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J Korean Hip Soc. 2008 Dec;20(4):258-264. Korean. Original Article. https://doi.org/10.5371/jkhs.2008.20.4.258
Park MS , Lee JH , Park JH , Kim YS , Lee SH .
The Department of Orthopedic Surgery, School of Medicine, Research Institute of Clinical Medicine, Chonbuk National University, Jeonju, Korea. Koreamspark@chonbuk.ac.kr
The Department of Orthopedic Surgery, School of Medicine, Chosun University Hospital, Gwangju, Korea.
Abstract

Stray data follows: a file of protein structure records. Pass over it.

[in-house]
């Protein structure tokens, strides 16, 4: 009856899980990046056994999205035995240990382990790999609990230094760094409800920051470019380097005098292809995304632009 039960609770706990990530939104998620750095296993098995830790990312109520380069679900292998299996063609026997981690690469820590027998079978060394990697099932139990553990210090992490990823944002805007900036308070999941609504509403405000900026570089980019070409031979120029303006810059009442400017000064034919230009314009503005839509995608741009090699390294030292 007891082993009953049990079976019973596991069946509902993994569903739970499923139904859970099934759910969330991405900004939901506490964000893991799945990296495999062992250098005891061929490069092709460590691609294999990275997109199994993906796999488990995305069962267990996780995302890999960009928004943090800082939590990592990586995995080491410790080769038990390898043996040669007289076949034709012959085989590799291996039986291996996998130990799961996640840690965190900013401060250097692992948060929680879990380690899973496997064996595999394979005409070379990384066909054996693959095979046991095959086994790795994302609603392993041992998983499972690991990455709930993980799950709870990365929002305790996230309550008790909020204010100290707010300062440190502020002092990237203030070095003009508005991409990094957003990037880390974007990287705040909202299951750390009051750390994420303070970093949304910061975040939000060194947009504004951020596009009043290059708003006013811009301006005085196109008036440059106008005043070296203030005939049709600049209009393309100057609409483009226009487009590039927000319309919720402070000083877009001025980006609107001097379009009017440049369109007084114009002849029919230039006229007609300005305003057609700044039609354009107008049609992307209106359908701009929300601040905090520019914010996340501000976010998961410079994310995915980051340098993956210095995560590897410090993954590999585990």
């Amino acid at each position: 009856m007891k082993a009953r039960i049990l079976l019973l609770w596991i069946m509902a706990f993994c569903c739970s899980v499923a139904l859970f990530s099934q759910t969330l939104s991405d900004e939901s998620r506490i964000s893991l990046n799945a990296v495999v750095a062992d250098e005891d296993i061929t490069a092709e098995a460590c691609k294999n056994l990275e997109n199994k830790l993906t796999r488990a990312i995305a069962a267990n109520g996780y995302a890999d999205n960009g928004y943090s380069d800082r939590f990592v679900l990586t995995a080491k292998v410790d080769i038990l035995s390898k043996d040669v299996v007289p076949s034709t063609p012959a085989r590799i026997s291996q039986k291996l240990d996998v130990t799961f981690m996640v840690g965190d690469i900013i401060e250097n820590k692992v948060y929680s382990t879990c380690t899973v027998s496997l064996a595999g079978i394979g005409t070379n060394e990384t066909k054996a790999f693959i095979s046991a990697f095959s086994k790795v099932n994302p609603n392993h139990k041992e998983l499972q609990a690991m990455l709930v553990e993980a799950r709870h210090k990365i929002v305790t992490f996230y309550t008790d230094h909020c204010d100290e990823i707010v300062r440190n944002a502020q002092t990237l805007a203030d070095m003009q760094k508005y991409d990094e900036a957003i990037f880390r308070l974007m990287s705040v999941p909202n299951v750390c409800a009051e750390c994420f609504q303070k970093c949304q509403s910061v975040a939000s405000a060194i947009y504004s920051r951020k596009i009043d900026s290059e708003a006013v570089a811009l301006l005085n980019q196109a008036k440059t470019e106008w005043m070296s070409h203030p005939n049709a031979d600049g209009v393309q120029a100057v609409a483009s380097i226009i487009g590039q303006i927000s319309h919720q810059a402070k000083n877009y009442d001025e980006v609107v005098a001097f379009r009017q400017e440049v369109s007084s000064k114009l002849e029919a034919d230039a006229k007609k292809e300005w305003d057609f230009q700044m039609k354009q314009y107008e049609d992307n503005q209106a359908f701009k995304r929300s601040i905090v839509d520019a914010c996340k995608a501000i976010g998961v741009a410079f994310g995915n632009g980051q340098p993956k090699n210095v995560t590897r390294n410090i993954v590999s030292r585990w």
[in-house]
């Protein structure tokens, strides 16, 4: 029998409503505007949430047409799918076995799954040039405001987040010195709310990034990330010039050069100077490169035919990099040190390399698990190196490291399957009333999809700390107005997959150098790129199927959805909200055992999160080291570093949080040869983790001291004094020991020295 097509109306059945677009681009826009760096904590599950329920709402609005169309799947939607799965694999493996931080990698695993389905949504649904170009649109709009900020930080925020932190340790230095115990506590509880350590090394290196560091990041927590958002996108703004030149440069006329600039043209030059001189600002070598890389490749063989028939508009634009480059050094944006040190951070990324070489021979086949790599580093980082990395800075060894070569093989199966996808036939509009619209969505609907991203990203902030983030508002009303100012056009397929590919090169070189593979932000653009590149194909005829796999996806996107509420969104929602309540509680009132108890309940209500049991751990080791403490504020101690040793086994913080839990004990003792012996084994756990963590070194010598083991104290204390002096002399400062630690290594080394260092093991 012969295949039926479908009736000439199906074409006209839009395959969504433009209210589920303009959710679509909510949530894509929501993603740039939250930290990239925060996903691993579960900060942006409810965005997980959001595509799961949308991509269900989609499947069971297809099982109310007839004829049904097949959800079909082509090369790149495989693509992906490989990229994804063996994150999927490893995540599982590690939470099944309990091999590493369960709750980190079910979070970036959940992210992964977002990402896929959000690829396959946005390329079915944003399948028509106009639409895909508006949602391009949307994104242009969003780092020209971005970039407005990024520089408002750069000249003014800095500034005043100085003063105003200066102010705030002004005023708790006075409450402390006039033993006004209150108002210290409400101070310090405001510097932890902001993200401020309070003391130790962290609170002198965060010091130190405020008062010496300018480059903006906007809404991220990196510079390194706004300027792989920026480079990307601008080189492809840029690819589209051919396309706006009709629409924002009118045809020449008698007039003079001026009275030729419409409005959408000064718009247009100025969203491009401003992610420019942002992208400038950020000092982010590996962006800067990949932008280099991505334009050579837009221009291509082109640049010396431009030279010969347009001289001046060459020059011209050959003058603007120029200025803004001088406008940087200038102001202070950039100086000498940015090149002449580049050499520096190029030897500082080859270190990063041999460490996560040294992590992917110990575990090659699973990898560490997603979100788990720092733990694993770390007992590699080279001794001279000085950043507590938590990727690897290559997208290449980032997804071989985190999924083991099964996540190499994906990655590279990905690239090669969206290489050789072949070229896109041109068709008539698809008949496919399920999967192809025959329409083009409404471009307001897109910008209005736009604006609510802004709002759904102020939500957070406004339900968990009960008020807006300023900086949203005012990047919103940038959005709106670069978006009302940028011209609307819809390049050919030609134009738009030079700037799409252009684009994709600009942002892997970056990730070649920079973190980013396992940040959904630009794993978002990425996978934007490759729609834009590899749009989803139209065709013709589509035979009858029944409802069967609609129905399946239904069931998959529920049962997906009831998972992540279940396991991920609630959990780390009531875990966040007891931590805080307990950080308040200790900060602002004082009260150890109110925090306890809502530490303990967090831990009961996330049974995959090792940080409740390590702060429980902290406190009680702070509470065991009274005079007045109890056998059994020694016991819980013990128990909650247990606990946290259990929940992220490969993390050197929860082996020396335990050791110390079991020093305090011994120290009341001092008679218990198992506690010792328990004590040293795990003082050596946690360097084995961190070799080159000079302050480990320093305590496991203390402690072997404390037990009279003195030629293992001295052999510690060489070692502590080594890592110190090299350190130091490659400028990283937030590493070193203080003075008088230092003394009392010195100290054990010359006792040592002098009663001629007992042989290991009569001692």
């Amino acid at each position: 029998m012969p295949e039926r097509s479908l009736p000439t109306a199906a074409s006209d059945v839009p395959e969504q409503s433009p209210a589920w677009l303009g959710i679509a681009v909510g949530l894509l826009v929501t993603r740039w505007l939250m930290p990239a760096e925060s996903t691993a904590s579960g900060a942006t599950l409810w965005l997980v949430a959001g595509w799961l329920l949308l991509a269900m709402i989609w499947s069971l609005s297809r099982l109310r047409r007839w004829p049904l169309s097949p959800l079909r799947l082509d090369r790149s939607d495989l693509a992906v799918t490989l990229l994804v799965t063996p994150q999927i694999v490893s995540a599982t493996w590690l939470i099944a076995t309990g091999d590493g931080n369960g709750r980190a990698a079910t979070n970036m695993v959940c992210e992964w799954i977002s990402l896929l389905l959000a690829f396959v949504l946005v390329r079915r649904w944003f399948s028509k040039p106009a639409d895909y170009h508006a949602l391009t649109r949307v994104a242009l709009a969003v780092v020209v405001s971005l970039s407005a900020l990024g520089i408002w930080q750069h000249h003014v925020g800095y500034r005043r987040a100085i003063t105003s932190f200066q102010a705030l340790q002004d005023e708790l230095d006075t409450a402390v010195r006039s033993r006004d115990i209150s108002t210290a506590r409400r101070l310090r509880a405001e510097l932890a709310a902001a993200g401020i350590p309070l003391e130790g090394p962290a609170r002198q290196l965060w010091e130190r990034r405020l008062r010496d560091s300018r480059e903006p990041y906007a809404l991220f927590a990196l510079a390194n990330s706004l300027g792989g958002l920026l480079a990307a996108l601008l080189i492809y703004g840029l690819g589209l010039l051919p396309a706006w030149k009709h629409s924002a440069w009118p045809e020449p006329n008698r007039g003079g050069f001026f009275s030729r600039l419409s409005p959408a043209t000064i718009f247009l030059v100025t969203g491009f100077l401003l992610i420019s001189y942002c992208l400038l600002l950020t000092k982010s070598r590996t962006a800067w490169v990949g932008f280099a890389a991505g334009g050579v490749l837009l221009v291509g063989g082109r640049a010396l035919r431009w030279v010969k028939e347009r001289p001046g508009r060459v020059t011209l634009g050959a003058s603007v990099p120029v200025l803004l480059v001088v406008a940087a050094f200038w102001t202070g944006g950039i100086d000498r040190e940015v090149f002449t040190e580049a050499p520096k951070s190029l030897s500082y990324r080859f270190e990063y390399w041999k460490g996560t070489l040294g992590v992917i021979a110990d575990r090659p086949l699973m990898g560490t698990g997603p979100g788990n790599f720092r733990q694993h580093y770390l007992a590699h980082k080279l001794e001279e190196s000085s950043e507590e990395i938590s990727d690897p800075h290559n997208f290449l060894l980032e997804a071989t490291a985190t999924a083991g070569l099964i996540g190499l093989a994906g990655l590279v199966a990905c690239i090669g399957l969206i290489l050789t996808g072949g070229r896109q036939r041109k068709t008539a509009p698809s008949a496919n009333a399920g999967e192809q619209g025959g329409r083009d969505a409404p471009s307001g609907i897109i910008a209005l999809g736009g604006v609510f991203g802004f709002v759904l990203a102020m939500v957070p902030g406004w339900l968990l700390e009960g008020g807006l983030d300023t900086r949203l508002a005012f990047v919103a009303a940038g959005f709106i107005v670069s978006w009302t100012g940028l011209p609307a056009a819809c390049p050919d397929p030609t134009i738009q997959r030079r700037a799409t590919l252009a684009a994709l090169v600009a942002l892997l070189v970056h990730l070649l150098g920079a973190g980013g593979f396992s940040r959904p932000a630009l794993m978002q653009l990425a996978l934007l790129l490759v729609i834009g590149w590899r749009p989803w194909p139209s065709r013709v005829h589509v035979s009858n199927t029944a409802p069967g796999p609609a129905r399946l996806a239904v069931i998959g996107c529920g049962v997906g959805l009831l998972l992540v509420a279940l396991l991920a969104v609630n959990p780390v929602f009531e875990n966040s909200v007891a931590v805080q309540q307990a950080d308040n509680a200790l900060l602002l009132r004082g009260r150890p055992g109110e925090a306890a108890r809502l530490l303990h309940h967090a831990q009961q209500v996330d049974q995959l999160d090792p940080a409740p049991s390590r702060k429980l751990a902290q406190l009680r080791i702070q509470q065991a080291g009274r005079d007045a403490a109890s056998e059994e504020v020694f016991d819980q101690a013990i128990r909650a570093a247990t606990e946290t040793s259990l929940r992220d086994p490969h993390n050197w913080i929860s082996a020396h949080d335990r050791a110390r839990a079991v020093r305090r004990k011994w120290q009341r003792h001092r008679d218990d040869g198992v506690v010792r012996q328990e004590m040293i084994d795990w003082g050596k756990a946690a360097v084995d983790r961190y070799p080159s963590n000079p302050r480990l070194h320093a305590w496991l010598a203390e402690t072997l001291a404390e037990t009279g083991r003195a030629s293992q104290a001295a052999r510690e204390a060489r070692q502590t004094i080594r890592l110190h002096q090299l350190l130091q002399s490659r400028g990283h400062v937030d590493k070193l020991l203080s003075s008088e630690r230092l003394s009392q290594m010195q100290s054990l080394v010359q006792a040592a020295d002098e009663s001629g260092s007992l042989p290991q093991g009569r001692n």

PURPOSE: This study investigated the possible etiologic role of stem loosening and osteolysis by examining the surface of a rough blast retrieval cement stem and physical activity in second generation metal-on-metal (MOM) total hip arthroplasty (THA) MATERIALS AND METHODS: Forty one patients (43 hips) were analyzed retrospectively from Jan. 1996 to Dec.1998. Of the femoral stem, a rough blasted (Ra=1.6 um) cement stem and a cementless Ti-alloy stem was used in 18 and 25 hips, respectively. The mean follow-up duration was 10.15 years. Each patient was evaluated clinically by the HSS and radiographically by Engh's method. Scanning electron microscopy was used to observe the retrieved femoral stem and histology studies were performed. RESULTS: The mean Harris hip score improved from 56.2 points before surgery to 92.6 points after surgery. All the cementless stems and cups showed excellent results at the last follow-up. Eight of the rough blast cement stems were revised. Seven showed loosening and one was a recurrent dislocation. Cross-validation evaluation revealed osteolysis to be associated with a rough surface cement stem of metal on metal THAs (p=0.001). In addition, patients who underwent strenuous activity had a higher incidence of osteolysis (p=0.031). CONCLUSION: These findings suggest that a rough blast surface cement stem is associated with early osteolysis and loosening in patients with a metal-on-metal hip replacement. A prospective study with a large group of patients and multiple diagnostic methods will be needed to determine if there is a causal relationship between metal hypersensitivity and osteolysis. These results suggest that a cement stem with a rough blasted surface should be considered in metal-on-metal total hip arthroplasty.

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